Le Jardin Chevalier: At the park like setting of Jardin Chevalier, we saw splendid examples of horticulture, with its selection of trees and shrubs from around the world. Guineans are excellent gardeners. Lawns are carefully nourished, irrigated, and terraced to slope down to the lagoon. Sitting in a lawn chair that evening, with the sunset reflecting in the water and shining through a fringe of oil-palms and slender coconut palms, I could catch the vanishing glamour of the tropics. My night was a fantasy of pleasant dreams

On solid ground: During this journey and my entire three weeks in Guinea, I got the distinct feeling from many people I spoke to at length, that the country is in capable hands. This feeling of confidence, energy and enterprise was illustrated last spring by the solid support our magazine received from the nation's business community. Our website has just added a Business Directory Section that will connect the reader with Guinea's business leaders, and there's much more to come. Encouraged by this support, we plan to reprint the current edition - to keep up with the demand. As the first travel guide in our new Africa Travel Library series, it will be a valuable marketing tool to sell Guinea Trade and Tourism worldwide. One section will cover Guinea's "Slave Road" a joint project of UNESCO and OMT,

If you are interested in a tour covering the same route, contact Dunia Voyages of Conakry, who have a page on this web site.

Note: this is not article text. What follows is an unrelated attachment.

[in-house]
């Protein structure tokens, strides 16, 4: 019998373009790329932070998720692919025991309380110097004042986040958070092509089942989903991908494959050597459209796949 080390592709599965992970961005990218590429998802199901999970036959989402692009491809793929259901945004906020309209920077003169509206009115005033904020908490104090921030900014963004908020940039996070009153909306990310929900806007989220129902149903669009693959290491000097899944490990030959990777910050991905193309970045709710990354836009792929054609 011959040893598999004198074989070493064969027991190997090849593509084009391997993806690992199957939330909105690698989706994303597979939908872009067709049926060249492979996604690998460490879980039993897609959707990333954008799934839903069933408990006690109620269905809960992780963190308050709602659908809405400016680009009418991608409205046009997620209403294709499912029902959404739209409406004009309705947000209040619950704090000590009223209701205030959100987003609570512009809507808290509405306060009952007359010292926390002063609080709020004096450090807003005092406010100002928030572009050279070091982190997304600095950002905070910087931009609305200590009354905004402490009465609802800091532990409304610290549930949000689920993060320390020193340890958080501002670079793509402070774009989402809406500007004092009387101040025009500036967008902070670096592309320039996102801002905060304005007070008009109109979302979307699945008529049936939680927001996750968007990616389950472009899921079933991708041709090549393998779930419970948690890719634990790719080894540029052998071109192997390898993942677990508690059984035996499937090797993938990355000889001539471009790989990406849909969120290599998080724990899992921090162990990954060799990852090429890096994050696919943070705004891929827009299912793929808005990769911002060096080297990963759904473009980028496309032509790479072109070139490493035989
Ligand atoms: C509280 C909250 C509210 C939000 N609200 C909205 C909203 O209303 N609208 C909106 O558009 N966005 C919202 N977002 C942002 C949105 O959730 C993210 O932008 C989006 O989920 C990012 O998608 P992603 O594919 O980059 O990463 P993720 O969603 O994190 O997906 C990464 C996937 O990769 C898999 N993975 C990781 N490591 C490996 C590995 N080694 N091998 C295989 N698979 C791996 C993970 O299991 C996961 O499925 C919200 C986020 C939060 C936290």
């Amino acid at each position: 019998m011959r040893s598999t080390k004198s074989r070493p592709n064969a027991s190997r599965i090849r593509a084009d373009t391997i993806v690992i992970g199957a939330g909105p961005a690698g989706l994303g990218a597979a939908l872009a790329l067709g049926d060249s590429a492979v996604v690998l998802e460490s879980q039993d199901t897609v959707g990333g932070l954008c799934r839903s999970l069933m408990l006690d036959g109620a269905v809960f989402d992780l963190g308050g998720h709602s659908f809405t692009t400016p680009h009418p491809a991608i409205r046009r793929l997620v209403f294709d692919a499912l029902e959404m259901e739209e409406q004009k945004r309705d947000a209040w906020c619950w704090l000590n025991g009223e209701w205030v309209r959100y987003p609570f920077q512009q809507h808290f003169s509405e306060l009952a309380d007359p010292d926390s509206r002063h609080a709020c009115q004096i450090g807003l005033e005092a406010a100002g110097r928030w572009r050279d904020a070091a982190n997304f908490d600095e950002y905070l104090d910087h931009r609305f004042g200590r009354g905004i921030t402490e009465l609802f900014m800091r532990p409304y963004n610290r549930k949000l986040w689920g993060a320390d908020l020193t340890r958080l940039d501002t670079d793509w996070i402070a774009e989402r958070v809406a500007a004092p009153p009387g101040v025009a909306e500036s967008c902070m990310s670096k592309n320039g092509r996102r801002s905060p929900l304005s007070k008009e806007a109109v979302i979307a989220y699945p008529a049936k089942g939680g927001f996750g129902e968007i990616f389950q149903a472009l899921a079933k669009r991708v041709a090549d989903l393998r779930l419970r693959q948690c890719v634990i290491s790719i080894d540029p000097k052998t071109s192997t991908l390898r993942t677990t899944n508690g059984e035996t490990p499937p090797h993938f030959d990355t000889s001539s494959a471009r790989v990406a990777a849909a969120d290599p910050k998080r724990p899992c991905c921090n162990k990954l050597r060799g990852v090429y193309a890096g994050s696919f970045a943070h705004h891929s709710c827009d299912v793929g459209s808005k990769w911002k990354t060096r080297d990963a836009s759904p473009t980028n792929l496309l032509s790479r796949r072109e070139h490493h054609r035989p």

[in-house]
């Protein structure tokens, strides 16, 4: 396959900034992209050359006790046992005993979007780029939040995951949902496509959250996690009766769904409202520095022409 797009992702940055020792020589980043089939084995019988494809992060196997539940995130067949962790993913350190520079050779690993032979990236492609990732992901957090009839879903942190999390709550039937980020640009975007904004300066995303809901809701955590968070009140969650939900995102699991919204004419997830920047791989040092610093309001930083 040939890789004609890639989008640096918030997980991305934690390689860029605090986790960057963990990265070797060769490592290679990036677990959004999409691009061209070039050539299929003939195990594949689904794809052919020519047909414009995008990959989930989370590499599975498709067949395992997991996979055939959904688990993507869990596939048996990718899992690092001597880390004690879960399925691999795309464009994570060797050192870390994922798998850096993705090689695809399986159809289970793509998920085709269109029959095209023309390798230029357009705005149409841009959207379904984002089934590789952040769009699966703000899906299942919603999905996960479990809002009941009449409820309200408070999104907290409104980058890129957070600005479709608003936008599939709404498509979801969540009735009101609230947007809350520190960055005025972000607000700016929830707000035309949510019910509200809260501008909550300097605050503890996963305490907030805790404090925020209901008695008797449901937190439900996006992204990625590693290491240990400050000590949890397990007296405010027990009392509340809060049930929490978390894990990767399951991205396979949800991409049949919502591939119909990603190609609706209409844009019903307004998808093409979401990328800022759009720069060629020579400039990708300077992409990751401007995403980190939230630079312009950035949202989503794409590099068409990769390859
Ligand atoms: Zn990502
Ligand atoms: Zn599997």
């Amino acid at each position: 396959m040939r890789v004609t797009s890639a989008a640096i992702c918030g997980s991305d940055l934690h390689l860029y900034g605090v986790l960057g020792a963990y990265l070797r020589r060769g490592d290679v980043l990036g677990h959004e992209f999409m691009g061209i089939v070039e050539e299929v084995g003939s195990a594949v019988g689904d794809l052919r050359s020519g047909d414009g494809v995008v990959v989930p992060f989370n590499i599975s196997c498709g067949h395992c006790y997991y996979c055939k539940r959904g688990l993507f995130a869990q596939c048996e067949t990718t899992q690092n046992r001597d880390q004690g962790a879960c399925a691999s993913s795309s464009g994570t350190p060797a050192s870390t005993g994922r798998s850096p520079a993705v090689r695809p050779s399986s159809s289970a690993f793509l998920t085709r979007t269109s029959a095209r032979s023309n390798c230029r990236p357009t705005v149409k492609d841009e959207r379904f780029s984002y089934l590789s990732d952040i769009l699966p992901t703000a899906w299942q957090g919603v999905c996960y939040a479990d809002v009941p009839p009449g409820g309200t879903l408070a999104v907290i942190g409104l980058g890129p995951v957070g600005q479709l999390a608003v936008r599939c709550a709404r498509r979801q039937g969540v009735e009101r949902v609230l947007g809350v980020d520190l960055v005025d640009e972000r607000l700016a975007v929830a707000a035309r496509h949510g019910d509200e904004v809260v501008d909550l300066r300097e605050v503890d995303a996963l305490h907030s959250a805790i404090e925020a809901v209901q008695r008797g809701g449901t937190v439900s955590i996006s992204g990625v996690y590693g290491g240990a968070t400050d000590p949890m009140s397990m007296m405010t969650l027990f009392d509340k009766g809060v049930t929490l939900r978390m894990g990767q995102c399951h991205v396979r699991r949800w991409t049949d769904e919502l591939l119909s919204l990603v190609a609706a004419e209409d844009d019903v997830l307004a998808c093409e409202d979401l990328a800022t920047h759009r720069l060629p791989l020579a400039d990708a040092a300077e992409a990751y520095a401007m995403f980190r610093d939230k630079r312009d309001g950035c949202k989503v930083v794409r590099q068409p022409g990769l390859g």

• The photo (left) is of an attractive young lady from Guinea's Peuhl clan. She is wearing the distinctive hairdo and head dress. Migrating from ancient Egypt the Fulani or "Peulh " are said by some to be of Jewish origin, some having light complexions, with Caucasian features.

The Republic of Guinea is located along 300 km of the Atlantic Ocean in West Africa. Thanks to its abundant natural resource base, there are business and investment opportunities in all sectors of the economy

Guinea is a country that has shaped history while conserving its distinctions. Intersection of civilizations of the African Middle Ages, the country was the center of birth, the extension, and the successions of the grand West African empires. Guinea, always protective of its liberty, was the last to be colonized in West Africa and the first to recuperate its independence.

• Guinea's major ethnic group the Malinke also reside in parts of Mali, Cote d'Ivoire and Senegal, and at an earlier time ruled one West Africa's great empires. Malinke are also known to have originated the best kora musicians in West Africa. The kora is a unique and popular musical instrument in the area. For details on the amazing kora- visit this informative website:

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About Muguette Goufrani

Muguette's background as an airline agent, tour guide and travel agency professional has been the key to her media success, resulting in an ATA Travel Industry Founders Award in Cape Town, South Africa. As a "career globetrotter," Muguette's articles for Africa Travel Magazine have an authentic, multicultural flavor, thanks to painstaking research and the confidence of having lived the experience (walked the walk). Her career positions have included Royal Air Maroc, AOL Airlines, Air Afrique, Matson Lines, Palm Springs Resorts, Club Med, Tahiti Tours and Noumea Tours. Upon graduating from College du Paris, she launched her career in Casablanca, Morocco, where the Goufrani family has operated a tour company for generation Continued,

Photo Credits: Muguette Goufrani / Robert Eilets / Guinea Ministry of Tourism